The basic structure of all arguments involves three interdependent elements:
- Claim (also known as the conclusion)—What you are trying to prove. This is usually presented as your essay‘s thesis statement.
- Support (also known as the minor premise)—The evidence (facts, expert testimony, quotes, and statistics) you present to back up your claims.
- Warrant (also known as major premise)—Any assumption that is taken for granted and underlies your claim.
Consider the claim, support, and warrant for the following examples:
Claim: The No Child Left Behind Act (2001) has led to an increase in high school student drop-out rates.
Support: Drop-out rates in the US have climbed by 20% since 2001.
Warrant: (The claim presupposes that) it‘s a "bad" thing for students to drop out.
Claim: ADHD has grown by epidemic proportions in the last 10 years
Support: In 1999, the number of children diagnosed with ADHD was 2.1 million; in 2009, the number was 3.5 million.
Warrant: (The claim presupposes that) a diagnosis of ADHD is the same thing as the actual existence of ADHD; it also presupposes that ADHD is a disease.
Claims fall into three categories: claims of fact, claims of value, and claims of policy. All three types of claims occur in scholarly writing although claims of fact are probably the most common type you will encounter in research writing. Claims of fact are assertions about the existence (past, present, or future) of a particular condition or phenomenon:
Example: Japanese business owners are more inclined to use sustainable business practices than they were 20 years ago.
The above statement about Japan is one of fact; either the sustainable practices are getting more popular (fact) or they are not (fact). In contrast to claims of fact, those of value make a moral judgment about a phenomenon or condition:
Example: Unsustainable business practices are unethical.
Notice how the claim is now making a judgment call, asserting that there is greater value in the sustainable than in the unsustainable practices. Lastly, claims of policy are recommendations for actions—for things that should be done:
Example: Japanese carmakers should sign an agreement to reduce carbon emissions in manufacturing facilities by 50% by the year 2025.
The claim in this last example is that Japanese carmakers‘ current policy regarding carbon emissions needs to be changed.
For the most part, the claims you will be making in academic writing will be claims of fact. Therefore, examples presented below will highlight fallacies in this type of claim. For an argument to be effective, all three elements—claim, support, and warrant—must be logically connected.
Abstract: The varieties of petitio principii (begging the question or circular argument) are explained with illustrative examples and links to self-check quizzes.
Test your understanding of petitio principii, begging the question, and circular reasoning with the following quizzes:
Petitio Principii Examples Exercise
Fallacies of Presumption Examples Quiz I
Fallacies of Presumption Examples Quiz II
Fallacies of Presumption Examples Quiz III
Very few actual arguments show their circular character clearly on their face; as a rule the critic has to dig it out from the surrounding verbiage, with opportunities of discovering meanings that were never intended.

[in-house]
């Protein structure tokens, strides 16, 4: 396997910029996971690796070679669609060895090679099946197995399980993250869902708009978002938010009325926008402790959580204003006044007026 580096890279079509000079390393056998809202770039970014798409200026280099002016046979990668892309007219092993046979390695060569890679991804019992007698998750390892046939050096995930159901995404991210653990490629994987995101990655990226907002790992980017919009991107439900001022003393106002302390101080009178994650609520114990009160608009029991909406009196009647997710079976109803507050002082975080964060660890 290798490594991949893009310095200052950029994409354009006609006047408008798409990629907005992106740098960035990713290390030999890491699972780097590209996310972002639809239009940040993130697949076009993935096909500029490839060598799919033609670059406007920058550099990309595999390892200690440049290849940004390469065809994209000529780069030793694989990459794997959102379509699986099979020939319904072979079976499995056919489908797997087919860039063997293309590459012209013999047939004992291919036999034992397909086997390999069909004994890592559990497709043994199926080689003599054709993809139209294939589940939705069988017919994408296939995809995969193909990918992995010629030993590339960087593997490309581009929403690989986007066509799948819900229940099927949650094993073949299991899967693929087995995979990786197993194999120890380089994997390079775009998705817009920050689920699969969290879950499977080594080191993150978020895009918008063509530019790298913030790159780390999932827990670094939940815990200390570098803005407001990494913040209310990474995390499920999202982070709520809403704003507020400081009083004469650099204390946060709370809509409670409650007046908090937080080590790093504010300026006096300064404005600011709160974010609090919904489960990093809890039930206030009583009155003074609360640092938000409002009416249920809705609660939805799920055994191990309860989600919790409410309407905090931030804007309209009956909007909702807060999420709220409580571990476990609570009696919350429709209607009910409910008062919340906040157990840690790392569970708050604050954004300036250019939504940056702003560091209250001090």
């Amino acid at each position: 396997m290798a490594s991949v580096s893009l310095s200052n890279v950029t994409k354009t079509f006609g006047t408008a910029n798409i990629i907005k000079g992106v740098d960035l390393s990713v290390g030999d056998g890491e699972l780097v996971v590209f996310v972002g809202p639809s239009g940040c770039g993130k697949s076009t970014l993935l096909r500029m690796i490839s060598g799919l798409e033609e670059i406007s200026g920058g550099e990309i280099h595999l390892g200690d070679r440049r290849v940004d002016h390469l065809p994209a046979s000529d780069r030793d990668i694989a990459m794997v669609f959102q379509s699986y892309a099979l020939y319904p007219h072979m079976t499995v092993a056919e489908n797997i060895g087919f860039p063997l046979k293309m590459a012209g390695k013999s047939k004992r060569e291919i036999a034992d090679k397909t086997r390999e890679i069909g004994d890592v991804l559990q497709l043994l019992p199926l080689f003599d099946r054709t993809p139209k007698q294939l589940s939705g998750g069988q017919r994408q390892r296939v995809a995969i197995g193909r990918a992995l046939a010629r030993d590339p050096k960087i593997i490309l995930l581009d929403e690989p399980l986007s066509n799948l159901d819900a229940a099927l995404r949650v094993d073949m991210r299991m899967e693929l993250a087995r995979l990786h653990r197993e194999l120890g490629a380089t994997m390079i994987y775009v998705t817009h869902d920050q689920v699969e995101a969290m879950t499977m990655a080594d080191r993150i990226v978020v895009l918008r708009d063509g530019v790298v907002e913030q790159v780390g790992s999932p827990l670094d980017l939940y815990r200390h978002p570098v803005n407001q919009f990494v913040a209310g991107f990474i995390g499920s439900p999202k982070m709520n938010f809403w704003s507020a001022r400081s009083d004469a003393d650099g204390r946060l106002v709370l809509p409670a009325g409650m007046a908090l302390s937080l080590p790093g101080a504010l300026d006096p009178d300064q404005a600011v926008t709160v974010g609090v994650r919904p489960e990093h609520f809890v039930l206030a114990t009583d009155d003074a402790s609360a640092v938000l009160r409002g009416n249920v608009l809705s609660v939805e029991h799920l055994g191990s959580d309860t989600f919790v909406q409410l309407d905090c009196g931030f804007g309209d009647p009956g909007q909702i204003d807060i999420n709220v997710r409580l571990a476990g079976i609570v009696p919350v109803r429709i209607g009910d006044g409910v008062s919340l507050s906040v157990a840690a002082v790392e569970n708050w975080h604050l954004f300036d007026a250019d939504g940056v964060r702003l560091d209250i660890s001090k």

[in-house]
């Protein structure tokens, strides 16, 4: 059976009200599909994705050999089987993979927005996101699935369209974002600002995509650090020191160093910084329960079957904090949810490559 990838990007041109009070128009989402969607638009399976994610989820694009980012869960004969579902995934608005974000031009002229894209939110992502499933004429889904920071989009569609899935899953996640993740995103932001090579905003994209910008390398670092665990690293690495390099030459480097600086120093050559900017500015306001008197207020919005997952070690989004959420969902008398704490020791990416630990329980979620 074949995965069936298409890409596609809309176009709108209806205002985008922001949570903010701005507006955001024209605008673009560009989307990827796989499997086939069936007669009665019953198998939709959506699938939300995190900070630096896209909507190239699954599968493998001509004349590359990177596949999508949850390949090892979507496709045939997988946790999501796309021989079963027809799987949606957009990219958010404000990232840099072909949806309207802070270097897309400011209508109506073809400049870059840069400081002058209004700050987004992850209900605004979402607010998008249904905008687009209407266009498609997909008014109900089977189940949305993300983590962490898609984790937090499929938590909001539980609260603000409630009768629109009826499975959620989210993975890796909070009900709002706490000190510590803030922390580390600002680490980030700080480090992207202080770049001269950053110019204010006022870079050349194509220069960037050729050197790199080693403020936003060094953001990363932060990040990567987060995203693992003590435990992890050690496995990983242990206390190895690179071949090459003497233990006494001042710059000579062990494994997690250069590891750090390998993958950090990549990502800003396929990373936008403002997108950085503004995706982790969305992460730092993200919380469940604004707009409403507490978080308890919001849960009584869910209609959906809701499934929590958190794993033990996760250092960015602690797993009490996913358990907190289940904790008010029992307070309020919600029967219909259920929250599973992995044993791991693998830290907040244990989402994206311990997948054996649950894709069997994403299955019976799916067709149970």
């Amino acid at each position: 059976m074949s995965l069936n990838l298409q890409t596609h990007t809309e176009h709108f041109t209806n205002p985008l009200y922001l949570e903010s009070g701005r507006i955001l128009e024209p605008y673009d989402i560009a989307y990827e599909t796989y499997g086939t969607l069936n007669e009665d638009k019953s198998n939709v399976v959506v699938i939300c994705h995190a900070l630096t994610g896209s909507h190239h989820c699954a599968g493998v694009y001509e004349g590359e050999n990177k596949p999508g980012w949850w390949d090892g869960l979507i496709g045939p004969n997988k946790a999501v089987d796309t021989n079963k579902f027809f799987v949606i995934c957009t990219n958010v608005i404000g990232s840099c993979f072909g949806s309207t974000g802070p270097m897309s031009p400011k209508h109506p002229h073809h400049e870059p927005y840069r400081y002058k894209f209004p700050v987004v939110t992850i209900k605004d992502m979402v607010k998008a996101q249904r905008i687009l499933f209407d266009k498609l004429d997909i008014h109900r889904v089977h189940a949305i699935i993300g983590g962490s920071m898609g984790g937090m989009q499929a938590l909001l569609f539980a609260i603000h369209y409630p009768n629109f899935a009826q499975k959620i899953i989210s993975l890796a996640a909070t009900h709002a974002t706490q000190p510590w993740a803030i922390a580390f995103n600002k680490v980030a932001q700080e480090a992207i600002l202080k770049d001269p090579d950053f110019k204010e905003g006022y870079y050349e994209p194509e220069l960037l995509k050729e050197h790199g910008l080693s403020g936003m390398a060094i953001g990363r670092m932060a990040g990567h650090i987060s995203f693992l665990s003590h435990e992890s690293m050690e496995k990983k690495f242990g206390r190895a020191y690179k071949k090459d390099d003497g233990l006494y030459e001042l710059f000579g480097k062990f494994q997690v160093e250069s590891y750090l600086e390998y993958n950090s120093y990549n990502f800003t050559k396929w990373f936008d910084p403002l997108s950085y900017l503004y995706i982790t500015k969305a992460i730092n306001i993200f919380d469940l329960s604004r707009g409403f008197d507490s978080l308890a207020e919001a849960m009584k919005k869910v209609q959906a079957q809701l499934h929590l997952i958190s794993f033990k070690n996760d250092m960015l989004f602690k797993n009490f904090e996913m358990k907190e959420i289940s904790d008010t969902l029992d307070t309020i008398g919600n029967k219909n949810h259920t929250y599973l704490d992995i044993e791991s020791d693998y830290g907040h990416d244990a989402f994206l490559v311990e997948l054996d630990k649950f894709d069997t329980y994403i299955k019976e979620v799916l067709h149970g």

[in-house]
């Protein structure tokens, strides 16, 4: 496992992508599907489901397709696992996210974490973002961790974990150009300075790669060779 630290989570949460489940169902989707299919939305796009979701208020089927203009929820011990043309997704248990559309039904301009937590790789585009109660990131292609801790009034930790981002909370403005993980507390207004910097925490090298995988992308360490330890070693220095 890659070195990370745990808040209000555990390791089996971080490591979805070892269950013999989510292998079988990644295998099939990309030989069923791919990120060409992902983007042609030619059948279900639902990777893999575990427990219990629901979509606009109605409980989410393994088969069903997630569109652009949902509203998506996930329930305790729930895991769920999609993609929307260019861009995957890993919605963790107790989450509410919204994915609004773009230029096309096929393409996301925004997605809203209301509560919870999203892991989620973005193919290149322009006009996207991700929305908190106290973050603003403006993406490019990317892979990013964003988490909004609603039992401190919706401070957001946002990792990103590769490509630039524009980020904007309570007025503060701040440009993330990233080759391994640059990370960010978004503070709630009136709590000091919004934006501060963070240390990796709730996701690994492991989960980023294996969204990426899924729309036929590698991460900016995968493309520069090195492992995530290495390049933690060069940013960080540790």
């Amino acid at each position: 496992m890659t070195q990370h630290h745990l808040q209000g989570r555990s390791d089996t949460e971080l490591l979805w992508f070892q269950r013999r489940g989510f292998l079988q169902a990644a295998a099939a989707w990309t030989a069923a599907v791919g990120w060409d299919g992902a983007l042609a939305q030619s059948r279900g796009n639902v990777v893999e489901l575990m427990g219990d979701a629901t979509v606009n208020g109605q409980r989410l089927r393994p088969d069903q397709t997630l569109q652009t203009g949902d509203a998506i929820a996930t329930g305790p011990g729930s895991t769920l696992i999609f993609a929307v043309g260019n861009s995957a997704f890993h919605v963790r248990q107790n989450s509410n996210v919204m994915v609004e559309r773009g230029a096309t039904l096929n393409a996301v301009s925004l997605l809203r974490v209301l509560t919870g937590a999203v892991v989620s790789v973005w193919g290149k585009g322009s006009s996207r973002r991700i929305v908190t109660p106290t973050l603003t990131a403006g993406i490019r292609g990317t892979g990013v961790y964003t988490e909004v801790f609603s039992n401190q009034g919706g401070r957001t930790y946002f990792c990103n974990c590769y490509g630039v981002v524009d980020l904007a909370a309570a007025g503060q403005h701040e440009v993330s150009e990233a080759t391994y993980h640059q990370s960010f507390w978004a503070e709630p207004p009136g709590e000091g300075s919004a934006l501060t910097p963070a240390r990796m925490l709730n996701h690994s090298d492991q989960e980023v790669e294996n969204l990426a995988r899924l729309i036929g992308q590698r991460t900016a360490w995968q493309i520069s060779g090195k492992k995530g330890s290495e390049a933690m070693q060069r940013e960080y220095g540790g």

Notes7. Steven Nadler, The Philosopher, the Priest and the Painter: A Portrait of Descartes (Princeton, New Jersey: Princeton University Press, 2013), 30.↩ Guy de Maupassant, “An Old Man,” in Selected Stories, trans. Roger Colet (Franklin Center, Pennsylvania: Franklin Library, 1983), 298-299.↩ 13. H. Schucman and W. Thetford, eds., Course in Miracles (Ancient Wisdom Publications, 2008), 86.↩ W. Stanley Jevons,Elementary Lessons in Logic, (London: Macmillan and Co., 1895), 181.↩
24 Émile Durkheim, The Elementary Forms of the Religious Life, trans. Joseph Ward Swain (1915; repr., Mineola, N.Y.: Dover Publications, Inc, 2008), 70.↩
25. Durkheim, 223.↩
26. Durkheim, 94.↩
32. E.g., J. N. Keynes, Formal Logic, 4th ed. (Oxford: Oxford University Press), 426. As reported in J. D. Mabbott, “Two Notes on Syllogism,“ Mind, New Series, 48 no. 191 (July, 1939), 328.↩
Jean-Baptiste Poquelin dit Moliére, Le Malade Imaginaire (Act III, Interlude III) in Oeuvres, Vol. 6 (Paris: P. Didot, 1794), 505.
Opium facit dormire.
A quoi respondeo,
Quia est in eo
Cujus est natura
Although this example is sometimes cited as a tautological explanation, [William Stanley Jevons, Elementary Lesson in Logic (London: Macmillan and Co., 1870), 270] the argumentative petitio principii was interpreted by Charles Peirce to display a pragmatic difference between terms as a difference of “subjectal abstraction” (constructing a subject out of a predicate). [Charles Sanders Peirce, The New Elements of Mathematics, v. III/2 Mathematical Miscellanea, ed. Carolyn Eisele (The Hague: Mouton Publishers, 1976), 917].
And some philosophers of science see in examples like Moliére's an inference to the nature of something from its effects (which might, or might not, be vacuous) and so oppose the thesis of the “causal inefficacy of dispositions.” But, on the account taken here, a dispositional property is considered necessarily connected to its causal relation, and so the Doctor's expressed logical or grammatical relation does not prove or explain anything. The concept of a power is necessarily contained in the concept of an effect.
See also Stephen P. Turner and Paul A. Roth, The Blackwell Guide to the Philosophy of the Social Sciences (London: John Wiley & Sons, 2008), 23.
Also, relevant in examples such as these is the contrast between an argument and an explanation.
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